After attempting to display a certain degree of range in Youth in Revolt, Michael Cera has returned to his comfort zone: the typecast part of the geeky, awkward dweeb. The persona fits the actor comfortably, though, and it works in this particular instance. Cera’s detractors will no doubt complain that he’s merely playing himself again, but Scott Pilgrim could be the definitive Michael Cera role. In fact, Cera’s wide-eyed innocence and dry line deliveries have never been more appropriate. And in the role of Ramona, Mary Elizabeth Winstead is fabulous. The beautiful actress is a perfect fit for the role, and it’s easy to believe Scott falling in love with her at first sight. In the supporting cast, Kieran Culkin is endlessly watchable as Scott’s roommate Wallace, whose straight-shooting personality is the only straight thing about him. Meanwhile, Ramona’s evil exes are portrayed by a range of colourful, famous actors, including Brandon Routh and Chris Evans. Jason Schwartzman is a particular standout as Gideon, while Mae Whitman is authoritative and funny as Ramona’s lesbian fling. Honestly, the name-drops and compliments could go on and on for one of the strongest ensemble casts of 2010.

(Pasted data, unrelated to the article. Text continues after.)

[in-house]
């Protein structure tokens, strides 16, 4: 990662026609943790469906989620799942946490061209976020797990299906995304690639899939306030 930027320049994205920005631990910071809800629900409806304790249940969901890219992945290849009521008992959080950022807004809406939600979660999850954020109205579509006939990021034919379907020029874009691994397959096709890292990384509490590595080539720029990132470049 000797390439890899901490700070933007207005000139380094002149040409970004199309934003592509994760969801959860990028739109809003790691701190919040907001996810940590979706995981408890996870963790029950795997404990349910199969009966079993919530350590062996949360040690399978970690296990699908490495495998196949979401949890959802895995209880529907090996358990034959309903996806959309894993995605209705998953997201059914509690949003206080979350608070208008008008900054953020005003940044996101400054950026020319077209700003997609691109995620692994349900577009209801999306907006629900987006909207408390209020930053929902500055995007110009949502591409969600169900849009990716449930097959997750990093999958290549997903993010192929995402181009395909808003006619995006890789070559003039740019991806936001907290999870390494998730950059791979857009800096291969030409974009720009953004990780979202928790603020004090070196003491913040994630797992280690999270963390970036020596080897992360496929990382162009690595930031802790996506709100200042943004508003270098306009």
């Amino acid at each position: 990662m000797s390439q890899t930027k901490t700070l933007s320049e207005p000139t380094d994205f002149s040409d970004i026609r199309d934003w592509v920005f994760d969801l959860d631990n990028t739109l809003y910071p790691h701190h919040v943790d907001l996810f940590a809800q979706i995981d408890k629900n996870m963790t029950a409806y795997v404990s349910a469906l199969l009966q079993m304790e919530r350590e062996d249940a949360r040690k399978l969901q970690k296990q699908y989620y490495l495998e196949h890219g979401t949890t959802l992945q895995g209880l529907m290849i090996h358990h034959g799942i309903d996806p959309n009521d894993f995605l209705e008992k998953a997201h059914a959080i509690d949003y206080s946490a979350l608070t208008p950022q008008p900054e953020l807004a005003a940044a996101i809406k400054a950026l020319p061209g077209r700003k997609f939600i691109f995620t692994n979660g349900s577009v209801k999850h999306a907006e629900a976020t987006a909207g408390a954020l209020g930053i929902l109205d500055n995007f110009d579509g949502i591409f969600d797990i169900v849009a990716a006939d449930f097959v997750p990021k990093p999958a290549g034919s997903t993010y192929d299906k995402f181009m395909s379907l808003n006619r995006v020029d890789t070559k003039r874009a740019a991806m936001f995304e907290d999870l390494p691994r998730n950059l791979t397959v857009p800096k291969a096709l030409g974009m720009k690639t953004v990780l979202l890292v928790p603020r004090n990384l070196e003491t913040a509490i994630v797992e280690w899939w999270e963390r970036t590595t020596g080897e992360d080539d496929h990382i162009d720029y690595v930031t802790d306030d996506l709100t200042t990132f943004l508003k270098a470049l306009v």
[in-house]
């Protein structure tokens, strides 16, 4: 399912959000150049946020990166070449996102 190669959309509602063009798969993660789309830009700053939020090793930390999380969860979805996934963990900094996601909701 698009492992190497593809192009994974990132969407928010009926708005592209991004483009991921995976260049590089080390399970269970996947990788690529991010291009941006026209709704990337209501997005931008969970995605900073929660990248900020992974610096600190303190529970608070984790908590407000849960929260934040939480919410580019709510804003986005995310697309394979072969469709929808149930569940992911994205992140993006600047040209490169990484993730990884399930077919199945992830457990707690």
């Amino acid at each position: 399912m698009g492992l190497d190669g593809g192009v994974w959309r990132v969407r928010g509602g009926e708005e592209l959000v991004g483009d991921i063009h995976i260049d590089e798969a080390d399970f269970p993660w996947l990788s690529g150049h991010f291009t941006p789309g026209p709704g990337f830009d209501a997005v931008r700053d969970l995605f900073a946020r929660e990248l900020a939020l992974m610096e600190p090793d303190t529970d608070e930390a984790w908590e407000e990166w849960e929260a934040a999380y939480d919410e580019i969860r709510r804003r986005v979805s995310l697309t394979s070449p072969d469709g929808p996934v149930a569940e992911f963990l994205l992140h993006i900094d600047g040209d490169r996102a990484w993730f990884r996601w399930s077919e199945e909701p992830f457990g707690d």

With all of the stylistic choices in mind, Scott Pilgrim vs. the World could have been a garish, tonally confused, tedious mess, but it’s not. With the boundlessly talented Edgar Wright at the helm, the picture is infectiously energetic and well-balanced between the earthbound reality of the story and the anything-goes flights of fancy that Scott undertakes to win Ramona. Sure, it would have been better if the graphic novels were adapted into a couple of movies, but complaining about the nature of the adaptation seems like too much of a critic-ey thing to do – taken as a standalone piece of summer entertainment, Scott Pilgrim vs. the World is more than satisfying; it’s very enjoyable and very, very funny.

8.5/10